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Jay Koovarjee

 92 Pitt St
Sydney NSW 2000
ph: (02) 9221 0091
fax: (02) 8880-8326

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:: In Brief


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:: Bruises

Injuries & Wounds - Bruises
  Injuries & Wounds

A bruise, also called a contusion or ecchymosis, is an injury to biological tissue in which the capillaries are damaged, allowing blood to seep into the surrounding tissue. It is usually caused by blunt impact. Bruises often induce pain but are not normally dangerous.

Sometimes bruises can be serious, leading to other more life threatening forms of hematoma, or can be associated with serious injuries, including fractures and internal bleeding. Minor bruises may be easily recognised, in people with light skin color, by their characteristic blue or purple appearance (idiomatically described as "black and blue") in the days following the injury.

Signs & Symptoms:

Initially, a fresh bruise may actually be reddish. It will then turn blue or dark purple within a few hours, then yellow or green after a few days as it heals.

A bruise is commonly tender, and sometimes even painful for the first few days, but the pain usually goes away as the color fades.
Because the skin is not broken in a bruise as with a scrape or cut there is no risk of infection. 

You should seek medical advice if the following conditions develop:

  • bruises appear for no reason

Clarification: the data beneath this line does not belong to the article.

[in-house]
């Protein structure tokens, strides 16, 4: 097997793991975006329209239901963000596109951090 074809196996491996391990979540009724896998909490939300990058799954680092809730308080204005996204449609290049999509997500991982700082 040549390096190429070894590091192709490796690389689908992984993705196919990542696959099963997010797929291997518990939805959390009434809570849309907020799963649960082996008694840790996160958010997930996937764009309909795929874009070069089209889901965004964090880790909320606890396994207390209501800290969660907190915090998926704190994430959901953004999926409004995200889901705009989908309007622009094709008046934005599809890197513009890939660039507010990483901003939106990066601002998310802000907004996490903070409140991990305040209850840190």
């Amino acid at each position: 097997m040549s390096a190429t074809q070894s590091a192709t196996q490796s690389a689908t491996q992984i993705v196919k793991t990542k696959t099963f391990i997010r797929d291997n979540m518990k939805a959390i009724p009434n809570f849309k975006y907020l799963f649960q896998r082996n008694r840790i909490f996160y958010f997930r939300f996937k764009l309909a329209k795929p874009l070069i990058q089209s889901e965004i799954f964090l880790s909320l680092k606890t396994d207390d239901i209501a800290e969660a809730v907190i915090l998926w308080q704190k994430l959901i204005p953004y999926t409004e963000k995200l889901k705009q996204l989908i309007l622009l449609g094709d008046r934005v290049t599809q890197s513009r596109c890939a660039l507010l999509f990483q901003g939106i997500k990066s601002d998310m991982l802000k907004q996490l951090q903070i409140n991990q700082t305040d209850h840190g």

• a bruise does not heal
  • after a blow to the eye, there is blurred vision or
  • two black eyes occur after being hit in the head 

The most common cause of bruising is a blow or severe pressure to the area affected, or in response to an accidental or surgical wound.


If your bruise does not require an evaluation by a health professional, you may be able to use home treatment to help relieve pain, swelling, and stiffness.  Use the RICE method:

  • Rest and protect a bruised area
  • Ice will reduce pain and swelling. Apply ice or cold packs immediately to prevent or minimize swelling. Apply the ice or cold pack for 10 to 20 minutes, 3 or more times a day
  • Compression, or wrapping the bruised area with an elastic bandage, will help decrease swelling. Don't wrap it too tightly, as this can cause more swelling below the affected area. Loosen the bandage if it gets too tight. Signs that the bandage is too tight include numbness, tingling, increased pain, coolness, or swelling in the area below the bandage
  • Elevate the bruised area on pillows while applying ice and anytime you are sitting or lying down. Try to keep the area at or above the level of your heart to help minimize swelling

Gently massage or rub the area to relieve pain and encourage blood flow. Do not massage the bruised area if it causes pain.  For the first 48 hours after an injury, avoid things that might increase swelling, such as hot showers, hot tubs, hot packs, or alcoholic beverages

Further Information:


Ask Your Pharmacist about:

  • treatment of bruises 

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